The WaterCop automatic water shut-off system uses remote sensors placed in various locations likely to get wet if a pipe bursts to shut off the water flow.

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April 13, 2008

:104 Roof Types

Welcome to today’s 1:5:10:365 Tip for becoming a better steward for our home and planet.

1:5:10:104 EcoTip: A well anchored basic roof is less likely to suffer damage than a complex roof. Hip roofs seem to hold up better than gable roofs.

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Hip Type RoofGable Type Roof

image credit: Restoration Consultants

Additional Information

Suggested Review – :098, :099, :100, :101, :102, :103

Intricate roofs or those with numerous valleys and changes in pitch are more likely to leak when wind-driven rain forces the water under the flashing or roofing materials or when roofing shingles are blown off. The roofing shingles near the roof edge, which faces the worst winds, should be set in special mastic during construction or re-shingling. Don’t run a solid line of mastic, use dabs so if water does get under the shingles, it will be able to drain back out. Try to eliminate or minimize penetrations through the roof with special louvered storm vents instead of the standard types of ventilation vents. Roof overhangs help protect walls against water intrusion much better than zero clearance overhangs.
 

Climate change isn”t only about warming. In my book- Extreme Weather Hits Home: Protecting Your Building From Climate Change, I discuss how to prepare your home for many extreme weather conditions such as high winds.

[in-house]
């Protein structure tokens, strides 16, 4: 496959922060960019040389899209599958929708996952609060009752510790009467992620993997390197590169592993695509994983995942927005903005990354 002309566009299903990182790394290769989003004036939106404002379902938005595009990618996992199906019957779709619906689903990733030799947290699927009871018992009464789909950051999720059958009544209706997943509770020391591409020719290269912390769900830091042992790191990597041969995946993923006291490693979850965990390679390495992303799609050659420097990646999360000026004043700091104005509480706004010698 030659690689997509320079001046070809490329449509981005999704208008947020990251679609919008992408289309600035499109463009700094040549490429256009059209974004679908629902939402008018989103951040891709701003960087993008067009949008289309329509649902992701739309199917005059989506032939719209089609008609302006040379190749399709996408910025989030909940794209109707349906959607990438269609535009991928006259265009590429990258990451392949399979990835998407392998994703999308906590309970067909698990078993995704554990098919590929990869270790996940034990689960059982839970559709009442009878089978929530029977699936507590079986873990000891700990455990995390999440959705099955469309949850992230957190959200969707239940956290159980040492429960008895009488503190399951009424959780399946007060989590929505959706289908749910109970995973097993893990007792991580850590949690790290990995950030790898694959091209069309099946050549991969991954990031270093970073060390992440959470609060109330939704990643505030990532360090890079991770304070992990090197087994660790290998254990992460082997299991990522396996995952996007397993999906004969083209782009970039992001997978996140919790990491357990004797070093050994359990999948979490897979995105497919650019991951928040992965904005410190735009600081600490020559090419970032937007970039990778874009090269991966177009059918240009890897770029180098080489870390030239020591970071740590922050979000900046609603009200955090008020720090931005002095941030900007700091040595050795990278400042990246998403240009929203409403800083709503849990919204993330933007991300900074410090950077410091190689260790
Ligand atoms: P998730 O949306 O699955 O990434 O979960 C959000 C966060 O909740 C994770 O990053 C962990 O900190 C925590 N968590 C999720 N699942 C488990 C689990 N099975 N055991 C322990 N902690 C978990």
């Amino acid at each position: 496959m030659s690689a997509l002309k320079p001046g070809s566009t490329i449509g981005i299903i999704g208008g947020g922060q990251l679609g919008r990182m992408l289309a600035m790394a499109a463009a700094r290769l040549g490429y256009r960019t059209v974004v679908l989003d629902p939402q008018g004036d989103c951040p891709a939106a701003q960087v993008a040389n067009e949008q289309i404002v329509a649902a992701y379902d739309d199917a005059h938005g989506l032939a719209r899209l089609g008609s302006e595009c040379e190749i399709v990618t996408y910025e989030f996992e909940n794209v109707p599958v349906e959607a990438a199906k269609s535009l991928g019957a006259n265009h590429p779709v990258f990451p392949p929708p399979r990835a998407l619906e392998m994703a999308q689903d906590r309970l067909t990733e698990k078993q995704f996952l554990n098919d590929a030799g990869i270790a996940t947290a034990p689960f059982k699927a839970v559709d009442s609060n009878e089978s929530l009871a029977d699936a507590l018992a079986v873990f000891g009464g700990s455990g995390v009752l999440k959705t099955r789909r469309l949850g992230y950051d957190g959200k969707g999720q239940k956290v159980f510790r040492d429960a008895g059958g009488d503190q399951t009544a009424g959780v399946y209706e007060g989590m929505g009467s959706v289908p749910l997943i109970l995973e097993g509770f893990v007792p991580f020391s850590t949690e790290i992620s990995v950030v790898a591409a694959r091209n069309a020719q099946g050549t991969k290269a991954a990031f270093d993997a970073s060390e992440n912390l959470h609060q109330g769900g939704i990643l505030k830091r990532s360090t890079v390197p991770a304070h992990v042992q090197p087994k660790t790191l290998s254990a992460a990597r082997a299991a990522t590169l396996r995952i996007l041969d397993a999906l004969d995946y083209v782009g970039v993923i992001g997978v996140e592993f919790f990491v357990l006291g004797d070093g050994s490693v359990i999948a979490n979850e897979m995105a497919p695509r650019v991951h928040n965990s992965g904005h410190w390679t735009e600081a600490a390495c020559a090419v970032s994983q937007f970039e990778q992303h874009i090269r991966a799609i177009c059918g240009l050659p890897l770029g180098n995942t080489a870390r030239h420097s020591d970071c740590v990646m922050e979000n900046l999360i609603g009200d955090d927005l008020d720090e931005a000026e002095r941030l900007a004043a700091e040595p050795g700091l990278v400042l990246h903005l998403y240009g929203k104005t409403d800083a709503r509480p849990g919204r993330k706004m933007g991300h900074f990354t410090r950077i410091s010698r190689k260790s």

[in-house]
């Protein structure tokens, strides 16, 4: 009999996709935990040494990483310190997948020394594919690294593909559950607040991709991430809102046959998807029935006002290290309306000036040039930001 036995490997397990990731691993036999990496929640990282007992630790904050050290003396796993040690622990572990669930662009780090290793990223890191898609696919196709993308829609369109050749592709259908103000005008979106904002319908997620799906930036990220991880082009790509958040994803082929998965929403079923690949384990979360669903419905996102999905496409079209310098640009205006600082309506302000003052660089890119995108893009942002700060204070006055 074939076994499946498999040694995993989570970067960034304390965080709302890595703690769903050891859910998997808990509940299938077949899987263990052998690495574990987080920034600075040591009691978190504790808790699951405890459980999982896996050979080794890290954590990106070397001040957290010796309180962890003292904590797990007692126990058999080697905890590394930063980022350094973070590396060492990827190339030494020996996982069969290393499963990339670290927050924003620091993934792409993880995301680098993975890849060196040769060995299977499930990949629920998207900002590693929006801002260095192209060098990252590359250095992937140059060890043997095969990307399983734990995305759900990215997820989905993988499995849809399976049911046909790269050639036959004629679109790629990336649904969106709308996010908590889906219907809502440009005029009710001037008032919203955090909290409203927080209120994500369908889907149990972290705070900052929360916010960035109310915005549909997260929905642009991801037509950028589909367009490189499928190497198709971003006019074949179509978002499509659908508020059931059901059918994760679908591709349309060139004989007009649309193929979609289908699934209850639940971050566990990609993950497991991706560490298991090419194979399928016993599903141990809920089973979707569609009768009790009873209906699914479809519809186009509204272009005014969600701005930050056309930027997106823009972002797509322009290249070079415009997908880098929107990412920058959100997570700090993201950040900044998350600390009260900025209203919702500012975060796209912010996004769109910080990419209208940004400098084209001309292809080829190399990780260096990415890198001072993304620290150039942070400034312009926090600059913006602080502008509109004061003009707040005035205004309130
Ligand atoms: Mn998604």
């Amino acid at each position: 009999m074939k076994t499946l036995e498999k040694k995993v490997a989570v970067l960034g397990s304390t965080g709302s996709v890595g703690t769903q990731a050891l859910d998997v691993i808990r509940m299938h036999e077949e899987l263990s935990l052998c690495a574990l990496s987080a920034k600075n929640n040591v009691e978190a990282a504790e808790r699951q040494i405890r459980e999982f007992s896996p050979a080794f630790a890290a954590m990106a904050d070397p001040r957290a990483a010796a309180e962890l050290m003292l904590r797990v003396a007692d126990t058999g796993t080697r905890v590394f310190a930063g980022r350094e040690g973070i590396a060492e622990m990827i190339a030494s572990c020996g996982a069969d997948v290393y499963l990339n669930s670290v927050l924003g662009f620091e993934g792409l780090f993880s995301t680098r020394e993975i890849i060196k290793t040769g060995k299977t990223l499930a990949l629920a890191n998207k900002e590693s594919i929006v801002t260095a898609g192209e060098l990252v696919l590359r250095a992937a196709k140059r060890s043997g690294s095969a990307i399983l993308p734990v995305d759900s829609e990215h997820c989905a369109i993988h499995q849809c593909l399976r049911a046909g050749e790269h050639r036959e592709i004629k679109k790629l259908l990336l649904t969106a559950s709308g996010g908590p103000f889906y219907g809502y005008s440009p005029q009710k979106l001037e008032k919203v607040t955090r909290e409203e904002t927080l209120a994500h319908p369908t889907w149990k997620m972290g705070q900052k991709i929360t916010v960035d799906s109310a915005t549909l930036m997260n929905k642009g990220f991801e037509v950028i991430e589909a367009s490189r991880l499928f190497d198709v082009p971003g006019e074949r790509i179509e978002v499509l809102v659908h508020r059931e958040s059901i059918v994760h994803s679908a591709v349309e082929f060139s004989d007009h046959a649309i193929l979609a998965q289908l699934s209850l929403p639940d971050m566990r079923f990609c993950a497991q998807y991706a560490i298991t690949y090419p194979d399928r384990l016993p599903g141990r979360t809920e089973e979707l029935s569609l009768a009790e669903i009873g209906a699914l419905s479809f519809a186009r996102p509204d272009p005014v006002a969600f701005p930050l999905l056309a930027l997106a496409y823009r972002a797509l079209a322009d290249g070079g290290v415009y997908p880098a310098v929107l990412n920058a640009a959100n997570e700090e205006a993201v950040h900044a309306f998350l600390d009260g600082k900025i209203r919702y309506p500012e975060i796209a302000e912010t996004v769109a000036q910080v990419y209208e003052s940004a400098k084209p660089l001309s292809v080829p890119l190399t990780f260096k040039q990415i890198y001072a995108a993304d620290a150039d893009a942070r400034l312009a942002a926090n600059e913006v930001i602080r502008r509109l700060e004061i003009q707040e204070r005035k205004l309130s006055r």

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February 7, 2008

:038 Emergency Weather Radio

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Source: http://www.weatherradiostore.com/

1:5:10:038 Tip: Purchase a NOAA Emergency Weather Alert Radio.

There are many types of extreme weather emergencies that are being monitored by NOAA with emergency broadcast alerts. An emergency weather radio silently monitors these broadcasts and can be set to automatically come on when an alert is issued in your area allowing your family to brace for the recognized extreme weather event.

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Additional Information

A wide variety of emergency weather alert radios are available from http://www.weatherradiostore.com/ for under $50.00

A note from John Banta: I had originally planned to post this 1:5:10:365 tip on February 26 prior to tornado season beginning, but decided to post early due to the recent spate of tornado deaths in Tennessee, Arkansas, Mississippi, Alabama, and Kentucky. Most of the deaths were in rural areas that did not have community sirens. Emergency Weather Radios save lives by making sure that you are wakened and alerted when emergency events are occurring in your vicinity.

Extreme Weather Events appear to be occurring more frequently, intensely and earlier each year. A February tornado has been a rare event in the past, but the monitored weather conditions were such that NOAA was able to predict the increased tornado activity six days in advance, and pinpoint the areas that were hit to provide a few minutes to get to a safer area and not be caught by surprise.

My new book Extreme Weather Hits Home is about preparing our dwellings to better withstand and recover from the extreme weather conditions that are becoming more prevalent.

If you find these 1:5:10:365 Tips helpful –  please tell your friends, and ask your local bookseller and library to get my book.

ewhhsmallcover.jpg

www.extremeweatherhitshome.com